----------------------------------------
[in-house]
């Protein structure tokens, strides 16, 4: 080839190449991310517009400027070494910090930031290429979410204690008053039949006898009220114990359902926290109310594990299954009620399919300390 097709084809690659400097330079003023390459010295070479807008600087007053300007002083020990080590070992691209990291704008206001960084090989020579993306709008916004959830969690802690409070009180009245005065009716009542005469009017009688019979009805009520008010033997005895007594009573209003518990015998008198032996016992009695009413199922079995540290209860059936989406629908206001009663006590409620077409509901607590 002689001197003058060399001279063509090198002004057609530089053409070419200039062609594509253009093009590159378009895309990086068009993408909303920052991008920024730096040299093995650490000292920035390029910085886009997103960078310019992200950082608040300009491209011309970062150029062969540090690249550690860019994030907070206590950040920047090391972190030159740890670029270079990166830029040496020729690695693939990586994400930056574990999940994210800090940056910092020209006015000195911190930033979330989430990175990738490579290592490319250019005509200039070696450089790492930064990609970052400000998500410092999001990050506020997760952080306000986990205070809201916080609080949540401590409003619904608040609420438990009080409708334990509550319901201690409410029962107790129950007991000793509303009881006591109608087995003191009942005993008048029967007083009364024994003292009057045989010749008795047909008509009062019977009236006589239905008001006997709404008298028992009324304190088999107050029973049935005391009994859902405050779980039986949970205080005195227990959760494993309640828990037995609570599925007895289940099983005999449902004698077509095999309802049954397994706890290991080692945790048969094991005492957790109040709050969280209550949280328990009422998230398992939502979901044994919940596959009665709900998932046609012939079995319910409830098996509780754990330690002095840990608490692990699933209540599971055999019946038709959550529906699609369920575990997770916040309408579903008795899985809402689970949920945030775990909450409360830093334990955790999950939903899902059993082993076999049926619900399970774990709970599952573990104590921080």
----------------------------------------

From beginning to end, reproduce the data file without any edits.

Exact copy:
[in-house]
């Protein structure tokens, strides 16, 4: 080839190449991310517009400027070494910090930031290429979410204690008053039949006898009220114990359902926290109310594990299954009620399919300390 097709084809690659400097330079003023390459010295070479807008600087007053300007002083020990080590070992691209990291704008206001960084090989020579993306709008916004959830969690802690409070009180009245005065009716009542005469009017009688019979009805009520008010033997005895007594009573209003518990015998008198032996016992009695009413199922079995540290209860059936989406629908206001009663006590409620077409509901607590 002689001197003058060399001279063509090198002004057609530089053409070419200039062609594509253009093009590159378009895309990086068009993408909303920052991008920024730096040299093995650490000292920035390029910085886009997103960078310019992200950082608040300009491209011309970062150029062969540090690249550690860019994030907070206590950040920047090391972190030159740890670029270079990166830029040496020729690695693939990586994400930056574990999940994210800090940056910092020209006015000195911190930033979330989430990175990738490579290592490319250019005509200039070696450089790492930064990609970052400000998500410092999001990050506020997760952080306000986990205070809201916080609080949540401590409003619904608040609420438990009080409708334990509550319901201690409410029962107790129950007991000793509303009881006591109608087995003191009942005993008048029967007083009364024994003292009057045989010749008795047909008509009062019977009236006589239905008001006997709404008298028992009324304190088999107050029973049935005391009994859902405050779980039986949970205080005195227990959760494993309640828990037995609570599925007895289940099983005999449902004698077509095999309802049954397994706890290991080692945790048969094991005492957790109040709050969280209550949280328990009422998230398992939502979901044994919940596959009665709900998932046609012939079995319910409830098996509780754990330690002095840990608490692990699933209540599971055999019946038709959550529906699609369920575990997770916040309408579903008795899985809402689970949920945030775990909450409360830093334990955790999950939903899902059993082993076999049926619900399970774990709970599952573990104590921080």